Content sites aren’t waiting around to see the year-end report to convince themselves, though. Several publishers view online ad sales as their biggest growth area and are willing to trade gated content for lots of free content as a lure to sell subscriptions to draw a crowd -- and, in turn, advertisers.
One example: Time.com relaunched its Web site in January with ad sales at the center of its strategy. For the past six months, Time.com has beefed up its sales and marketing staff. And the relaunched site frees up previously gated content, but features new advertising options, such as a 336 x 850 ad. The old site’s biggest ad was only 336 x 250.
-> Trend #4. Build (and make money) from online communities
Like video, social networking and online communities are buzzwords among content sites. But several people we spoke with wondered where the payoff is. One approach: tie the benefits of community -- a more engaged audience, more frequent visits to your Web site -- to an advertising sales strategy.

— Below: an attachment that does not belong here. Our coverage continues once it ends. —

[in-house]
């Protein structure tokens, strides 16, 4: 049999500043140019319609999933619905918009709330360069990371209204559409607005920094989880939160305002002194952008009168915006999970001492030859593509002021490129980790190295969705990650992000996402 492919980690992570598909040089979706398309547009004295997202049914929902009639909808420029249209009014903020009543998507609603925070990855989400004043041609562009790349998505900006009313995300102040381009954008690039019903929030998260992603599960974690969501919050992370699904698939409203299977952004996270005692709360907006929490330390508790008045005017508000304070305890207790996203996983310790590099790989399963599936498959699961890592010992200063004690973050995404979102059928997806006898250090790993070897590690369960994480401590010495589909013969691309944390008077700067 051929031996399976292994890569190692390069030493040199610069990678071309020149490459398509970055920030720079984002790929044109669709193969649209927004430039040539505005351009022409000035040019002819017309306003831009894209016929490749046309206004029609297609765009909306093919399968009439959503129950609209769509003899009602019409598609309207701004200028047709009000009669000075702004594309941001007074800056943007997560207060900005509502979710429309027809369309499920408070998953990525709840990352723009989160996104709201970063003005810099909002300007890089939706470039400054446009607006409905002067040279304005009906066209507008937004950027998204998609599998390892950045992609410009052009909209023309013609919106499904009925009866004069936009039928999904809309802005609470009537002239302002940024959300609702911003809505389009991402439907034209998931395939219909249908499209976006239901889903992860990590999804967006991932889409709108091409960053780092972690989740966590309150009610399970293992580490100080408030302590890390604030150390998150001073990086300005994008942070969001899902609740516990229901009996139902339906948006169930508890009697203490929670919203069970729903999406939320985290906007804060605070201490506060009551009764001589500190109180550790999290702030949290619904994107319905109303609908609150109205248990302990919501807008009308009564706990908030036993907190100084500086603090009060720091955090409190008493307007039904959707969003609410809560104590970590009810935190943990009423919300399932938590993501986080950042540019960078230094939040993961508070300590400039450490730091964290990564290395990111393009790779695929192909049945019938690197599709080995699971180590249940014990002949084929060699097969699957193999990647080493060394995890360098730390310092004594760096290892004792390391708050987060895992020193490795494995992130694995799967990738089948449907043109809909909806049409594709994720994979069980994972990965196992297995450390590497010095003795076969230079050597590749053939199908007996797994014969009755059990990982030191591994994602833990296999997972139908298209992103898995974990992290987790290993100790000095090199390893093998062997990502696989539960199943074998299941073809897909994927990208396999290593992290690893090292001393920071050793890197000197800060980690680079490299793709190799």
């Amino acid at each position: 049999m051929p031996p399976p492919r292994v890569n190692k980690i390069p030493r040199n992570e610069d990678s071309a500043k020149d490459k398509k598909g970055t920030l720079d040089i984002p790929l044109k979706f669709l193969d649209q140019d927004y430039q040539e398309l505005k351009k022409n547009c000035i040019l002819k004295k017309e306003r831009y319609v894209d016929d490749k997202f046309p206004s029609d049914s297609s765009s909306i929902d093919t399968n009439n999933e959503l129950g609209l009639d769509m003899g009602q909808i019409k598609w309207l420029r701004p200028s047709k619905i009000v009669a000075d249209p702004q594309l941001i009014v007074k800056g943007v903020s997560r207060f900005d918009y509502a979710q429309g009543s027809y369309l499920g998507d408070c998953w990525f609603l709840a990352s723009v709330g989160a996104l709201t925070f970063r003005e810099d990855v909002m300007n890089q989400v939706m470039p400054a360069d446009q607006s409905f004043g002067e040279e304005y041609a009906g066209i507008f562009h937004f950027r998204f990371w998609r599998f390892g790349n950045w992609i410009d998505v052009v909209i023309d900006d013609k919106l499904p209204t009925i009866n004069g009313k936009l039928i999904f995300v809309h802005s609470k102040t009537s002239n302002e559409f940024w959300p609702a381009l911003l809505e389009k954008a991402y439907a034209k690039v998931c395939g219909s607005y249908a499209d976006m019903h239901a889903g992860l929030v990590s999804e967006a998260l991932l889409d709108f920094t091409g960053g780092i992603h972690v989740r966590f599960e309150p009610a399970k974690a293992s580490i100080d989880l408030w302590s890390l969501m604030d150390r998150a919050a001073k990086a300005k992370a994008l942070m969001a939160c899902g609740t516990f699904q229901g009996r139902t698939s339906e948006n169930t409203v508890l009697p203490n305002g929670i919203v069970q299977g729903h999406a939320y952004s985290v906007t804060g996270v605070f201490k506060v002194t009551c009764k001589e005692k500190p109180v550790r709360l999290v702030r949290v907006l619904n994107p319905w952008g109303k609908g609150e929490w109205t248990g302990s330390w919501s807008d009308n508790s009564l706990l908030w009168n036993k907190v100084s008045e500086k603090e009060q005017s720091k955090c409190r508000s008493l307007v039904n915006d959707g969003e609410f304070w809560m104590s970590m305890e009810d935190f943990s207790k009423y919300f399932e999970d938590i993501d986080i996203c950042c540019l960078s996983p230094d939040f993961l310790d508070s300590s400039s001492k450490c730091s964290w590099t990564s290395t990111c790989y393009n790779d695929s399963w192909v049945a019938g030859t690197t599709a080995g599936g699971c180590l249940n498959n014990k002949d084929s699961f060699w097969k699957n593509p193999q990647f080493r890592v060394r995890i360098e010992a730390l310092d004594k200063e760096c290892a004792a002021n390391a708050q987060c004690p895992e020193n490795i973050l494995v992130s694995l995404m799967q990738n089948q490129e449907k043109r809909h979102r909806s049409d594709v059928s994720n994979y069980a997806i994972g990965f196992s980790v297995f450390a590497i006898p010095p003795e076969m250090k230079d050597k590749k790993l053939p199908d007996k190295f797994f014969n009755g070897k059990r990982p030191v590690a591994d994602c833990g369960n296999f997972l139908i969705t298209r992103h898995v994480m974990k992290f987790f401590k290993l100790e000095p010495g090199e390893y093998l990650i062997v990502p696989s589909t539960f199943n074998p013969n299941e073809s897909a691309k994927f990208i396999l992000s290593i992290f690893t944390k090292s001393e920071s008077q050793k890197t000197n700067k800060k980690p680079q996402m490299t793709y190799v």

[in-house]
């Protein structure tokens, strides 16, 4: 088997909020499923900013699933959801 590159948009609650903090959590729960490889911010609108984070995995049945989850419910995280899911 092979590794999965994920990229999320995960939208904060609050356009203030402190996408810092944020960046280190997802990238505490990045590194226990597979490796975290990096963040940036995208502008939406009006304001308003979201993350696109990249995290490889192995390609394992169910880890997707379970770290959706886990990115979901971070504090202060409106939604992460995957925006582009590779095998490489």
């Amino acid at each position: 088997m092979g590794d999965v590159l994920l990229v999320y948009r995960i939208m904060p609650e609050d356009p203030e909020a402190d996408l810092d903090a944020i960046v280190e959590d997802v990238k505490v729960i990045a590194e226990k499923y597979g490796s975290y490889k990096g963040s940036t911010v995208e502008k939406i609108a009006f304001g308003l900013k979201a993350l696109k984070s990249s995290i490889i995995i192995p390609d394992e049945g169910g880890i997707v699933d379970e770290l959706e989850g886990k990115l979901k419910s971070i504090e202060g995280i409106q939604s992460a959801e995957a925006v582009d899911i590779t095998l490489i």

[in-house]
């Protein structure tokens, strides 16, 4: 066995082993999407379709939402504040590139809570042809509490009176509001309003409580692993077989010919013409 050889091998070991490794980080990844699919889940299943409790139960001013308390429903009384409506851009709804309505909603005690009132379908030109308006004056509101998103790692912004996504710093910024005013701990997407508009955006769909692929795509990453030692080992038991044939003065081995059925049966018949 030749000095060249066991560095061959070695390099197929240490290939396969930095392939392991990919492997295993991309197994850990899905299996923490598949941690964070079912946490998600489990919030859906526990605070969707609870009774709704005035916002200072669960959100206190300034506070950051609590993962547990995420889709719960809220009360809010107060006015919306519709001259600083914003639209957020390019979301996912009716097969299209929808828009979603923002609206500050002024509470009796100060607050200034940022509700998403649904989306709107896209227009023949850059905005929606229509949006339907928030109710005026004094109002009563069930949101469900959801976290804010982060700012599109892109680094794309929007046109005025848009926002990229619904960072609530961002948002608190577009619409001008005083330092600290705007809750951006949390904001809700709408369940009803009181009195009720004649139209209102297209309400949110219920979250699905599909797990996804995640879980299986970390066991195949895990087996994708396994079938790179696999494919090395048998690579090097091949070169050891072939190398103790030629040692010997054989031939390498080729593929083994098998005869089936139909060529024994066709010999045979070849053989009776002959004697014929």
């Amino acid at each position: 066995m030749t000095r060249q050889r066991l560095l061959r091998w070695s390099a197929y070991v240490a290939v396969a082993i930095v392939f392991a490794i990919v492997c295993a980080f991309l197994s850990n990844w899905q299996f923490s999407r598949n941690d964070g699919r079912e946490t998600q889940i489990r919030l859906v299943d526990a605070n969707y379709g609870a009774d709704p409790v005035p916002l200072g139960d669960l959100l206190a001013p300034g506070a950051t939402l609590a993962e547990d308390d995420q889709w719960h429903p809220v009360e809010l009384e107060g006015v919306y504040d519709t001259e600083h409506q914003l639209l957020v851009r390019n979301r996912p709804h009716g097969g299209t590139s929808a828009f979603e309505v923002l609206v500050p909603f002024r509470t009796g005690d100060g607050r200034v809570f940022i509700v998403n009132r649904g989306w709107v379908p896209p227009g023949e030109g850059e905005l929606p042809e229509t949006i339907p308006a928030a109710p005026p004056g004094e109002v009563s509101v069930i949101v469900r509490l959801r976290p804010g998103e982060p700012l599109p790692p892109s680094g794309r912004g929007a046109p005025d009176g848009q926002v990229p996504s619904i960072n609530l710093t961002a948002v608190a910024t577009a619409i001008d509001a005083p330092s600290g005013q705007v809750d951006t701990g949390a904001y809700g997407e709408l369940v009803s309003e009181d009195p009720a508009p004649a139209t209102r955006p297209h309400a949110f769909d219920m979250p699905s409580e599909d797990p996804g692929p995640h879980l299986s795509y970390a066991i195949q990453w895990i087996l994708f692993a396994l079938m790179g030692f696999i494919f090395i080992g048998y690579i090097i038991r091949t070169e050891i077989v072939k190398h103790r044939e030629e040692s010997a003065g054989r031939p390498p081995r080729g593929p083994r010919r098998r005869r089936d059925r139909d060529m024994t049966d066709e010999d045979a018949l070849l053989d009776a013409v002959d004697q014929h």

Sporting News has made an online community and user-generated content a key feature of its free online content. But instead of a MySpace-style free-for-all, Sporting News created a ranking system for its 1 million registered, active users. Fellow members rate each other’s comments, and those ratings, combined with the user’s activity level, earn them a ranking of one to five stars and the chance to compete for online awards and recognition.
Besides the appeal to members who want to prove their sports knowledge, a system that encourages frequent activity and useful comments helps calm advertisers who are squeamish about placing ads next to user-generated content, says Jason Kint, VP General Manager Online. “Media buyers are finally shifting from a broad-based, mass-reach buy to a more engaged, higher quality audience.”